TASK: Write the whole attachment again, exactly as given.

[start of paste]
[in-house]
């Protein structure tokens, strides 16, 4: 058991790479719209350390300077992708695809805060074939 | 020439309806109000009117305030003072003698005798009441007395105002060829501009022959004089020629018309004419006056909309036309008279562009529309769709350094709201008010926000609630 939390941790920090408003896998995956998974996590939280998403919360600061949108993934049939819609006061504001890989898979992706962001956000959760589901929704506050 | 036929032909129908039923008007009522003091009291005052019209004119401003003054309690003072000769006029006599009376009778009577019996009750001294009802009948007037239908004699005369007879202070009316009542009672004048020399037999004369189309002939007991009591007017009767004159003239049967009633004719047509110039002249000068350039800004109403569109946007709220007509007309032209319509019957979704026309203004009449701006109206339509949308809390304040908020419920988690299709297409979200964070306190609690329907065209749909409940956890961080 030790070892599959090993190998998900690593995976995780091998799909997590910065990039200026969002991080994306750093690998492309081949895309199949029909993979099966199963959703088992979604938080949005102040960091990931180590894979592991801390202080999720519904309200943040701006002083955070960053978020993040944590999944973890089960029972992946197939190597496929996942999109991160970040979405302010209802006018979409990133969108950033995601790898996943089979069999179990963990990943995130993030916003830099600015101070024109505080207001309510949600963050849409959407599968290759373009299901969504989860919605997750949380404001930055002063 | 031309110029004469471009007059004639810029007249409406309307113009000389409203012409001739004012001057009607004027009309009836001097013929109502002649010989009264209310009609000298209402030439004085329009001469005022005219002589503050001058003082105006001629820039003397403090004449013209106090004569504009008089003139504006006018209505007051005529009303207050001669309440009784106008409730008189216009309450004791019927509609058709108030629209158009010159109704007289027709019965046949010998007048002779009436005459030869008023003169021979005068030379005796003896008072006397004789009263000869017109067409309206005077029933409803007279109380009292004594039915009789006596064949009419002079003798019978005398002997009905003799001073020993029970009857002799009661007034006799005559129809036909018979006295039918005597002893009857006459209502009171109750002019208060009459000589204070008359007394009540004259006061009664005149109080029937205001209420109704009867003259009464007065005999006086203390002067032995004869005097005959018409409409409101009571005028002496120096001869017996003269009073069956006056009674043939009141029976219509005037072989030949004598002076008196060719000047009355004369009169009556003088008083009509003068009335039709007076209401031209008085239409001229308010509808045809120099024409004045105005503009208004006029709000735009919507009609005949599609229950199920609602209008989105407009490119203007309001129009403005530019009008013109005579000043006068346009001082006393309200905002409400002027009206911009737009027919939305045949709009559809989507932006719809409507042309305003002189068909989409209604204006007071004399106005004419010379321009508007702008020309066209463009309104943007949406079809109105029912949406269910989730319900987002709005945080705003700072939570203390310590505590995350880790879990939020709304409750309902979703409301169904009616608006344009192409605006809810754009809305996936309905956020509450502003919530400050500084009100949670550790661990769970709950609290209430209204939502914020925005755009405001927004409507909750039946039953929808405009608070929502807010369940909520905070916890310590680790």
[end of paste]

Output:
[in-house]
């Protein structure tokens, strides 16, 4: 058991790479719209350390300077992708695809805060074939 | 020439309806109000009117305030003072003698005798009441007395105002060829501009022959004089020629018309004419006056909309036309008279562009529309769709350094709201008010926000609630 939390941790920090408003896998995956998974996590939280998403919360600061949108993934049939819609006061504001890989898979992706962001956000959760589901929704506050 | 036929032909129908039923008007009522003091009291005052019209004119401003003054309690003072000769006029006599009376009778009577019996009750001294009802009948007037239908004699005369007879202070009316009542009672004048020399037999004369189309002939007991009591007017009767004159003239049967009633004719047509110039002249000068350039800004109403569109946007709220007509007309032209319509019957979704026309203004009449701006109206339509949308809390304040908020419920988690299709297409979200964070306190609690329907065209749909409940956890961080 030790070892599959090993190998998900690593995976995780091998799909997590910065990039200026969002991080994306750093690998492309081949895309199949029909993979099966199963959703088992979604938080949005102040960091990931180590894979592991801390202080999720519904309200943040701006002083955070960053978020993040944590999944973890089960029972992946197939190597496929996942999109991160970040979405302010209802006018979409990133969108950033995601790898996943089979069999179990963990990943995130993030916003830099600015101070024109505080207001309510949600963050849409959407599968290759373009299901969504989860919605997750949380404001930055002063 | 031309110029004469471009007059004639810029007249409406309307113009000389409203012409001739004012001057009607004027009309009836001097013929109502002649010989009264209310009609000298209402030439004085329009001469005022005219002589503050001058003082105006001629820039003397403090004449013209106090004569504009008089003139504006006018209505007051005529009303207050001669309440009784106008409730008189216009309450004791019927509609058709108030629209158009010159109704007289027709019965046949010998007048002779009436005459030869008023003169021979005068030379005796003896008072006397004789009263000869017109067409309206005077029933409803007279109380009292004594039915009789006596064949009419002079003798019978005398002997009905003799001073020993029970009857002799009661007034006799005559129809036909018979006295039918005597002893009857006459209502009171109750002019208060009459000589204070008359007394009540004259006061009664005149109080029937205001209420109704009867003259009464007065005999006086203390002067032995004869005097005959018409409409409101009571005028002496120096001869017996003269009073069956006056009674043939009141029976219509005037072989030949004598002076008196060719000047009355004369009169009556003088008083009509003068009335039709007076209401031209008085239409001229308010509808045809120099024409004045105005503009208004006029709000735009919507009609005949599609229950199920609602209008989105407009490119203007309001129009403005530019009008013109005579000043006068346009001082006393309200905002409400002027009206911009737009027919939305045949709009559809989507932006719809409507042309305003002189068909989409209604204006007071004399106005004419010379321009508007702008020309066209463009309104943007949406079809109105029912949406269910989730319900987002709005945080705003700072939570203390310590505590995350880790879990939020709304409750309902979703409301169904009616608006344009192409605006809810754009809305996936309905956020509450502003919530400050500084009100949670550790661990769970709950609290209430209204939502914020925005755009405001927004409507909750039946039953929808405009608070929502807010369940909520905070916890310590680790």